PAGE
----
Feeling

Legitimate Frustration

February 17, 2016

blueice

My coaching training is all about the experiential – you’re given a few tools in week 3 and they ask you to start practice coaching each other and volunteers in your life as soon as possible. Like, immediately. Which is scary, because you feel dumb and like you don’t know enough yet and people will know and they won’t take you seriously from here on out. But, it isn’t true.

If I’ve learned anything from rock climbing it’s that we actually do learn by doing.

So, I’m being coached by a fellow “cadet” as they call us trainees, and she said the following to me (paraphrasing):

“You’re putting all this pressure on yourself to be patient and kind in this situation, to empathize with people, while pushing away your own frustration. And it sounds like you’re legitimately frustrated.”

What I heard was “pressure on yourself” and “legitimately frustrated”.

Legitimately frustrated.

And I realized, until that moment, I didn’t think my frustration was legitimatepermissibleallowable.

That I was internally trying to talk myself out of my feelings. Maybe I’d acknowledged my feelings, maybe I was feeling my feelings, but I was not honoring them.

In all of this self-development, I’ve been doing the work, questioning my thoughts, turning them around, empathizing with people, and changing my thoughts to change my behavior to create a clearer path for myself. But in this trail blazing ahead of this skill set, of therapy and reflection and working through things, I somehow skipped the step where I really listen to my feelings. 

In questioning my thoughts, I question my feelings, and a core connection is severed.

I’m not sure what to do with this nugget of information yet, but this shifted something inside me. I’m curious to see what other reactions and feelings are unacknowledged or blocked.

What about you? Have you experience something like this before? What allows you to feel / acknowledge / honor your feelings?

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4 Comments

  • Reply Jill Salahub February 17, 2016 at 2:30 pm

    For me, I am such a master of self-denial, of spending so much time looking for the ways that I’m generating suffering in any given situation, working with my own responsibility, that I’ve really had to WORK to learn to honor myself, not abandon myself, give myself some space. So my answer to your questions are this: “Have you experience something like this before?” Yes, this is my life, everything, all of it. & “What allows you to feel / acknowledge / honor your feelings?” It usually requires a total meltdown, a breakdown of the whole system. This is not ideal, but it seems to be the only time when I truly surrender and allow it. xo

    • Reply jtao21 February 18, 2016 at 7:35 am

      I love how your answers are questions… and then this “It usually requires a total meltdown, a breakdown of the whole system”… such a Scorpio 😉 hah, but so true. I don’t think that’s my path, but I do have this blinding AH-HA moments. Just not sure how to bring them about. So much good stuff here. Thanks for commenting xo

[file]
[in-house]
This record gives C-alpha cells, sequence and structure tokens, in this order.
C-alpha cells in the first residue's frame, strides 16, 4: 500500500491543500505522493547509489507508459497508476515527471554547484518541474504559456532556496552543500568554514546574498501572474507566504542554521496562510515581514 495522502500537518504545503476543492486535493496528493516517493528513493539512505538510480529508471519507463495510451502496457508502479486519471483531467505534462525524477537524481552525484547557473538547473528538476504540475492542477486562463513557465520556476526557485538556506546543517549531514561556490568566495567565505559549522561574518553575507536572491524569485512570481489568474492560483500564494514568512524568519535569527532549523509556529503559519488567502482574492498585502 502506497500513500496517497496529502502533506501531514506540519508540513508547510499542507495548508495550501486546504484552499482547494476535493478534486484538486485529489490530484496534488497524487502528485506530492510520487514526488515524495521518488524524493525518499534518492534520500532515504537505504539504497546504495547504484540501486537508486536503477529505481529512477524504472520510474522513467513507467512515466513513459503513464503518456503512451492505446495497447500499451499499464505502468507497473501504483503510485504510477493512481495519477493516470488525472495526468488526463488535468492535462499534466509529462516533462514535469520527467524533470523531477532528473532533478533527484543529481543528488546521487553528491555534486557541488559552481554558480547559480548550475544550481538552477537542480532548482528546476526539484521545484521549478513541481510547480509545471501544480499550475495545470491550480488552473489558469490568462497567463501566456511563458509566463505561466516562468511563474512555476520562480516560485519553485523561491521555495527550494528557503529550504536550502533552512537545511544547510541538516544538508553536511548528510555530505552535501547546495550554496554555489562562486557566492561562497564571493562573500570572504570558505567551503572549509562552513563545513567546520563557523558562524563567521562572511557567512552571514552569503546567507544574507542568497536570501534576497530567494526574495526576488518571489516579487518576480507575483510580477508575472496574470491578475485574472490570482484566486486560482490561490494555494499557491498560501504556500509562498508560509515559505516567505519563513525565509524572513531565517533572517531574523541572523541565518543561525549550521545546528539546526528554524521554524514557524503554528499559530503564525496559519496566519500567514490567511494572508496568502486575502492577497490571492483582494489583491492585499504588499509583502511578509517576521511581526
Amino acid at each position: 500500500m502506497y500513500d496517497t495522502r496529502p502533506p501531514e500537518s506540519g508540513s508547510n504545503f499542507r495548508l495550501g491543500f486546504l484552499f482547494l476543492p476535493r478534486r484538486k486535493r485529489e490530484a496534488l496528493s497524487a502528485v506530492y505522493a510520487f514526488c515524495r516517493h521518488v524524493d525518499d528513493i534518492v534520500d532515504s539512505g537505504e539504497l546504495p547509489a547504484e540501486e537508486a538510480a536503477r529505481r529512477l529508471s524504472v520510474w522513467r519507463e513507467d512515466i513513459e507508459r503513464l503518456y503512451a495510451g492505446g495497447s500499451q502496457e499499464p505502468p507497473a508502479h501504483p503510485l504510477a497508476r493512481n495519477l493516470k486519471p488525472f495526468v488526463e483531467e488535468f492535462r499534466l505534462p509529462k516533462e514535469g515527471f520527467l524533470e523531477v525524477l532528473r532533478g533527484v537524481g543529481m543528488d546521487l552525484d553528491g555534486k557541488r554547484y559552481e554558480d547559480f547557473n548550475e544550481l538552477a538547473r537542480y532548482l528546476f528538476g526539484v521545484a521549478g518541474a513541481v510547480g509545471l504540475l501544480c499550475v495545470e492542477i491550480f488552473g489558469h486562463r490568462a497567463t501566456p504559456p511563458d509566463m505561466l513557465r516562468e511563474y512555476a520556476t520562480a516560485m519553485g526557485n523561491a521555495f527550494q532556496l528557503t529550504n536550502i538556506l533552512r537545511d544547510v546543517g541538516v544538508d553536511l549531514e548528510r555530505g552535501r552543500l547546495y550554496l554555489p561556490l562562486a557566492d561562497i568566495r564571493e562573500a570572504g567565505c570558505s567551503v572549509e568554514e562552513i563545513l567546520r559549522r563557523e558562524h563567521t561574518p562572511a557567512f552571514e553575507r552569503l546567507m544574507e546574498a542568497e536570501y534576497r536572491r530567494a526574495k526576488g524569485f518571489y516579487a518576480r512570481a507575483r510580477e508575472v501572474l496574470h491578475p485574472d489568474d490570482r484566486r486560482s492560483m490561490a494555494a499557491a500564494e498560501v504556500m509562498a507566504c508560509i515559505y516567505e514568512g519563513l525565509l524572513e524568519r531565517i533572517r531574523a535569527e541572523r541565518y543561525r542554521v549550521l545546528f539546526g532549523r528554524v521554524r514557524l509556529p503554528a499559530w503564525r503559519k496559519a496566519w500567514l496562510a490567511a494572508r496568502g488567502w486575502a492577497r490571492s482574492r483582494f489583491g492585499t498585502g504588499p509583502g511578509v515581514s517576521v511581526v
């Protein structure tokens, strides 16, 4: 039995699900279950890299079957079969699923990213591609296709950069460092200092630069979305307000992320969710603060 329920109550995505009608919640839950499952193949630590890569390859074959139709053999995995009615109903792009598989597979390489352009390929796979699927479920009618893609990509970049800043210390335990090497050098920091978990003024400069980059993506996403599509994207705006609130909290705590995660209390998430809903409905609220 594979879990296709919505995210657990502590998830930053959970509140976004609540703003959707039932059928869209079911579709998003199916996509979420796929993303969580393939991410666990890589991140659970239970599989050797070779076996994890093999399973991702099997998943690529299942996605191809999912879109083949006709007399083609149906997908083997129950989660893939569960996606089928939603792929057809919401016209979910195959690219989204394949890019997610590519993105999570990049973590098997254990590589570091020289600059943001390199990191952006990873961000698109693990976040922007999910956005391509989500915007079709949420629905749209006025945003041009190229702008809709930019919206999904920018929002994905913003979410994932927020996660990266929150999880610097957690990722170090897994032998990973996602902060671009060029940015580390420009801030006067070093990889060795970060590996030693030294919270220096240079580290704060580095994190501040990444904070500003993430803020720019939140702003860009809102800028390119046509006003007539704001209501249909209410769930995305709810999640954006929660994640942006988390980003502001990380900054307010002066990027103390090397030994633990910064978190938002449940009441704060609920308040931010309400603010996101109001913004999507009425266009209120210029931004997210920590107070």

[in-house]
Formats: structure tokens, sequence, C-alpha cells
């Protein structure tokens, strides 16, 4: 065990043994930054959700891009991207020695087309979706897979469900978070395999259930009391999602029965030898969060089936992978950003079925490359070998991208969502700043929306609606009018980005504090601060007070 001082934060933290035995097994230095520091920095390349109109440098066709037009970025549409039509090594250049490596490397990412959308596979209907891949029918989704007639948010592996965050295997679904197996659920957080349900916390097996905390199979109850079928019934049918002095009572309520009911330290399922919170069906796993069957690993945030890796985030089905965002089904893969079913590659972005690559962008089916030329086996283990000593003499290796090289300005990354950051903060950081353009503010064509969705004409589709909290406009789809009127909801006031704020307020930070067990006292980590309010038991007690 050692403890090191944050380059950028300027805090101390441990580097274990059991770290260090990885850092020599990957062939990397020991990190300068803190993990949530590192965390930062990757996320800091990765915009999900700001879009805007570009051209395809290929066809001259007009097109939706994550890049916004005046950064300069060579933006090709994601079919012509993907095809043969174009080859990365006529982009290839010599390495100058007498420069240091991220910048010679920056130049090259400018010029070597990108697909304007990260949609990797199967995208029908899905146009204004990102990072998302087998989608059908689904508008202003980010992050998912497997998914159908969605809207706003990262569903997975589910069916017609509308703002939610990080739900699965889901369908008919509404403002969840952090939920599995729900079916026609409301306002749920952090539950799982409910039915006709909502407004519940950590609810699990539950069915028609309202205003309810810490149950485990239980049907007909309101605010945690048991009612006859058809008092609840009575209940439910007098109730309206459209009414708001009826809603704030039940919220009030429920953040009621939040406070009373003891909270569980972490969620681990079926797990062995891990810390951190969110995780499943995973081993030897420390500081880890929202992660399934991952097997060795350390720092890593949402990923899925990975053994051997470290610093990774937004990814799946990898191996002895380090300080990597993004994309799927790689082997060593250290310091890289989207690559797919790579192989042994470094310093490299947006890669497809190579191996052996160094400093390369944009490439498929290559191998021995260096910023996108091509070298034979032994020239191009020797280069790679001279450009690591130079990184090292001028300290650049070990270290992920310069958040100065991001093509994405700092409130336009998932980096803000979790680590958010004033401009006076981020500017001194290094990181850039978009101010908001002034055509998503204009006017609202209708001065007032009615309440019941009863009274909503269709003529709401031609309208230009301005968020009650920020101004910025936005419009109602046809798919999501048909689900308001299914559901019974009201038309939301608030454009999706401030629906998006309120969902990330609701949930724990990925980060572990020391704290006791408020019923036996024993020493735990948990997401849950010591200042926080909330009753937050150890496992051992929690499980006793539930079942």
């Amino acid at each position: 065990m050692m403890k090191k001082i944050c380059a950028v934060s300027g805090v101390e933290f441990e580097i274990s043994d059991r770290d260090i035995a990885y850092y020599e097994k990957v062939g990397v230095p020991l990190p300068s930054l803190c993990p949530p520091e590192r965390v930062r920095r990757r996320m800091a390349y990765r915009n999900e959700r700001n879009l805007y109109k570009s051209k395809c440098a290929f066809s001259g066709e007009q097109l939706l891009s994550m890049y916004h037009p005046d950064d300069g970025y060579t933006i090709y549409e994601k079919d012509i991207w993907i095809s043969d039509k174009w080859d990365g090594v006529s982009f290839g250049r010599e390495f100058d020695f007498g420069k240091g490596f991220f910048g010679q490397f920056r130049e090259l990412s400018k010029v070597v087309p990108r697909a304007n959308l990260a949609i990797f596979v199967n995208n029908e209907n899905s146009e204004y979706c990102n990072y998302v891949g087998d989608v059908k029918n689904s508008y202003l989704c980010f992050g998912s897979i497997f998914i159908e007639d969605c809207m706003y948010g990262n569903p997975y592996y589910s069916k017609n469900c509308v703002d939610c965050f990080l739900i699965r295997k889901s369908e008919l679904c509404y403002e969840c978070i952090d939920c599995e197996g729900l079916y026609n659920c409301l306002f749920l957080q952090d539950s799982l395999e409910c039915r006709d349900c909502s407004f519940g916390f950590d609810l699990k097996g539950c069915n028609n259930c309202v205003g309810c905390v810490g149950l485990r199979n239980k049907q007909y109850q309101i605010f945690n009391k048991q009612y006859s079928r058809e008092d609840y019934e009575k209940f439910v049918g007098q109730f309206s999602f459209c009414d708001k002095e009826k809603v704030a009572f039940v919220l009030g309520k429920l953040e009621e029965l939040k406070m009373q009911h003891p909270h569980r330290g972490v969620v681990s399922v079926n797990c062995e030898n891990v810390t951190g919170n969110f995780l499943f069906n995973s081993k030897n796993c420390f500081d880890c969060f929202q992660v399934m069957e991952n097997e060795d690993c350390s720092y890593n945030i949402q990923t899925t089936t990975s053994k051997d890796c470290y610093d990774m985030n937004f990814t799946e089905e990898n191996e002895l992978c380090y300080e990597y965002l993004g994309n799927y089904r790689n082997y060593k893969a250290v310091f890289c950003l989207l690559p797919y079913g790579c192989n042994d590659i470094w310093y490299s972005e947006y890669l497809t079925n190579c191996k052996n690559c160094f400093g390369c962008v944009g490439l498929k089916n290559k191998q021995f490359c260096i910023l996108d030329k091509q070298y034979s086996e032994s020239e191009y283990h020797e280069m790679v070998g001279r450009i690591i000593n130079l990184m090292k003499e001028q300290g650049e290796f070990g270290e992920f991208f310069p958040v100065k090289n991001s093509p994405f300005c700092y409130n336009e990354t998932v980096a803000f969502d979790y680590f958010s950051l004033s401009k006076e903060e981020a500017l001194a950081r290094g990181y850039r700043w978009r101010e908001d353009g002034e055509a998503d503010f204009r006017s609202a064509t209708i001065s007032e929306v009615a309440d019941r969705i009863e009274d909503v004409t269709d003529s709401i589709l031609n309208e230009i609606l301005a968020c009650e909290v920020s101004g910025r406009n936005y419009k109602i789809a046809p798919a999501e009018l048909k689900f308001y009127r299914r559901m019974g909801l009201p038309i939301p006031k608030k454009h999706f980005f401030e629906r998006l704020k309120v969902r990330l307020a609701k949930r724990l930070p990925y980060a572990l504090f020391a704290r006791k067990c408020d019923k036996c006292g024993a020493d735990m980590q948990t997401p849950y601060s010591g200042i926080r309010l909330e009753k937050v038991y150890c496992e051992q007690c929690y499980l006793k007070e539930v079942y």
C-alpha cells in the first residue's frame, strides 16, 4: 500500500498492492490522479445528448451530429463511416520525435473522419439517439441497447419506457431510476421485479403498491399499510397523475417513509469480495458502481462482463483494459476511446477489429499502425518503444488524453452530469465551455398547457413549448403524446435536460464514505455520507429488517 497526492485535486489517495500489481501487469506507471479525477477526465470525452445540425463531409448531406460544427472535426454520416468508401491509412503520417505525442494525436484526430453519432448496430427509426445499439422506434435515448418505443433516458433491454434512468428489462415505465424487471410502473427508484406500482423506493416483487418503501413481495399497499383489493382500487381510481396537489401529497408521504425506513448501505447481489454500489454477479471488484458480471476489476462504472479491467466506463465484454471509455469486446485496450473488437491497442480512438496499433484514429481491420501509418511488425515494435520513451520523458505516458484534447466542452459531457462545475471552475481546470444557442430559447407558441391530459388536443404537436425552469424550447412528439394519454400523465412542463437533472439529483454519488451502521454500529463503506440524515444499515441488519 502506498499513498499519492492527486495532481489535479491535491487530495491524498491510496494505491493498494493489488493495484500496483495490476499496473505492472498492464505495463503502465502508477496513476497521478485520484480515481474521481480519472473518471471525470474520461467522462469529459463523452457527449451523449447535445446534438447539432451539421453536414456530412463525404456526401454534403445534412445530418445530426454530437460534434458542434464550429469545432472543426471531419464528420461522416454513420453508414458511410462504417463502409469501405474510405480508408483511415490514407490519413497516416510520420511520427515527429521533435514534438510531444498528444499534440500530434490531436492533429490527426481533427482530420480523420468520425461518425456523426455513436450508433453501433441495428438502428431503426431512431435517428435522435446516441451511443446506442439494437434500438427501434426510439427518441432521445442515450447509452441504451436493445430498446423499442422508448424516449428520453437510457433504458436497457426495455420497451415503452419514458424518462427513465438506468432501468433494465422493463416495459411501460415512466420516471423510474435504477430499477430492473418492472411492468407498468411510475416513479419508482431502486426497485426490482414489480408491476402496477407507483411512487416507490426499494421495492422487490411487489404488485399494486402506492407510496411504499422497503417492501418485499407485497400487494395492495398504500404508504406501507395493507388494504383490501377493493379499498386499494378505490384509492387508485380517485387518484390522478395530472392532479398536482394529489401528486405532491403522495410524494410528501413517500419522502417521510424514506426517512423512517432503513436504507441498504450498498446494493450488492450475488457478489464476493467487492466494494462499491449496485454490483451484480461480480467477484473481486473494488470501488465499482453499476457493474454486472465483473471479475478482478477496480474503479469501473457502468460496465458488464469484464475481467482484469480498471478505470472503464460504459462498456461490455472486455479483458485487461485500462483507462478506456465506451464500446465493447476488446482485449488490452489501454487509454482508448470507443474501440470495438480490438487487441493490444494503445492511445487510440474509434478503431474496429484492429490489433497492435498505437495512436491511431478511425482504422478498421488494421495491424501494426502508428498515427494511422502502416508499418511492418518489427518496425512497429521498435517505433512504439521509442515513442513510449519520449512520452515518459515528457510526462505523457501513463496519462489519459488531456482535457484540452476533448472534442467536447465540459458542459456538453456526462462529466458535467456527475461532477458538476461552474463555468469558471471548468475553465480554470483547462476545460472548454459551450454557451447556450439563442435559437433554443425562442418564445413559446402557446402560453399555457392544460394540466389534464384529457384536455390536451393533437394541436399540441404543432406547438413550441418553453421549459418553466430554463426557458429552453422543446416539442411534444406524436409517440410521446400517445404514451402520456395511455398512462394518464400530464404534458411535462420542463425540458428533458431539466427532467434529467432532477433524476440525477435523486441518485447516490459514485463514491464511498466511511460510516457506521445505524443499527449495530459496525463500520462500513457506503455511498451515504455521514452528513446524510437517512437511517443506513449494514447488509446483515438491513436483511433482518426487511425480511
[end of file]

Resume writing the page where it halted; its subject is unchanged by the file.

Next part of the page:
• Reply Debi February 19, 2016 at 8:25 pm

    I’ve spent more years than I care to admit, dis-honoring my feelings. I mean total neglect. Not sure what happened to me as a child that caused me to be so submissive, (well I have a hunch, but maybe not appropriate for this moment). Anyhow…my thought is that I associated “different” as being a negative thing, and since I felt that most things in my childhood/adolescence were out of my control…well maybe, I thought the “agreeable” me was synonomous with the “likeable” me. (Have the same views/opinions as friends and be less different). I valued that more than anything. I surrendered myself to every friendship & to every boyfriend, (emotionally mostly).
    It wasn’t until college (my late twenties and 30’s) already a mother of two, after a bout of bulimia and therapy, that I really started to respect myself enough and test the waters. (Voicing outloud my real feelings/opinions/views). It lead to my deciding to divorce. But those same… valuable, openly expressed, thoughts and views in my head, also lead me to the love of my life. Someone who really appreciated me and my independent views and ideas. I’m not saying that he loved my views and ideas, lol, it wasnt about that. He just loved me having them.
    Dont get me wrong, this didn’t happen overnight, it wasnt a “switch” that turned on and I never looked back. I still occaisionally slip back to denying my wants, or my thoughts of value. But i can recognize it sooner and recover.

    So, what do I do? What allows me to acknowledge my feelings? I remember my worth. I use my words, to tell mysyelf that I’m entitled, I’m worth it… breath… & occaisionally meltdown (agreement with Jill), but mostly remember that it’s never worth going back. Not to that little girl, not to that confused adolescent or even the easily intimidated young woman. Not only is it “ok” to have my feelings/thoughts/views…it’s mentally, and sometimes physically unhealthy to NOT listen to, feel, write or verbalize them. Xoxo

    • Reply jtao21 February 20, 2016 at 11:47 am

      Ah, so much good stuff here – thanks for sharing wit me xoxo

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